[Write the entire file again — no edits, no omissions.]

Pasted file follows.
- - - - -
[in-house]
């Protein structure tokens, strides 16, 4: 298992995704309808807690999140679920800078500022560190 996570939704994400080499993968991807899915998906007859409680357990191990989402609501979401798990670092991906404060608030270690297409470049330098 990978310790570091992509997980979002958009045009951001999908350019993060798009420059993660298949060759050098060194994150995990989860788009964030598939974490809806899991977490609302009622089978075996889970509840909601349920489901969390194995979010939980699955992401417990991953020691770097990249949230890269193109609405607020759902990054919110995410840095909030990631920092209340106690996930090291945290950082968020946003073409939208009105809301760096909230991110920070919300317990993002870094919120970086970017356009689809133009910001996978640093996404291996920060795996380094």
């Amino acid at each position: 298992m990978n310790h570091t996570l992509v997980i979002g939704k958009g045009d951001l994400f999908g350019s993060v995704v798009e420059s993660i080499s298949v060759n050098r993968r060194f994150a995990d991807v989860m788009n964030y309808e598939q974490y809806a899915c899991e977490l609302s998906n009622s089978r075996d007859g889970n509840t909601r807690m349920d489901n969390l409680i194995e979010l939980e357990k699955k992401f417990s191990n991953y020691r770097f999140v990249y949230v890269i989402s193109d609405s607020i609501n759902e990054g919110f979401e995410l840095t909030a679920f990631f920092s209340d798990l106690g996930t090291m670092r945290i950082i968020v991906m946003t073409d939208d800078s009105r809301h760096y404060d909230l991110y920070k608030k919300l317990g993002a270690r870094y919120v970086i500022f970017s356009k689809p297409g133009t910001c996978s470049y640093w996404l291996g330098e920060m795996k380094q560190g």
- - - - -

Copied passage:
[in-house]
């Protein structure tokens, strides 16, 4: 298992995704309808807690999140679920800078500022560190 996570939704994400080499993968991807899915998906007859409680357990191990989402609501979401798990670092991906404060608030270690297409470049330098 990978310790570091992509997980979002958009045009951001999908350019993060798009420059993660298949060759050098060194994150995990989860788009964030598939974490809806899991977490609302009622089978075996889970509840909601349920489901969390194995979010939980699955992401417990991953020691770097990249949230890269193109609405607020759902990054919110995410840095909030990631920092209340106690996930090291945290950082968020946003073409939208009105809301760096909230991110920070919300317990993002870094919120970086970017356009689809133009910001996978640093996404291996920060795996380094």
């Amino acid at each position: 298992m990978n310790h570091t996570l992509v997980i979002g939704k958009g045009d951001l994400f999908g350019s993060v995704v798009e420059s993660i080499s298949v060759n050098r993968r060194f994150a995990d991807v989860m788009n964030y309808e598939q974490y809806a899915c899991e977490l609302s998906n009622s089978r075996d007859g889970n509840t909601r807690m349920d489901n969390l409680i194995e979010l939980e357990k699955k992401f417990s191990n991953y020691r770097f999140v990249y949230v890269i989402s193109d609405s607020i609501n759902e990054g919110f979401e995410l840095t909030a679920f990631f920092s209340d798990l106690g996930t090291m670092r945290i950082i968020v991906m946003t073409d939208d800078s009105r809301h760096y404060d909230l991110y920070k608030k919300l317990g993002a270690r870094y919120v970086i500022f970017s356009k689809p297409g133009t910001c996978s470049y640093w996404l291996g330098e920060m795996k380094q560190g």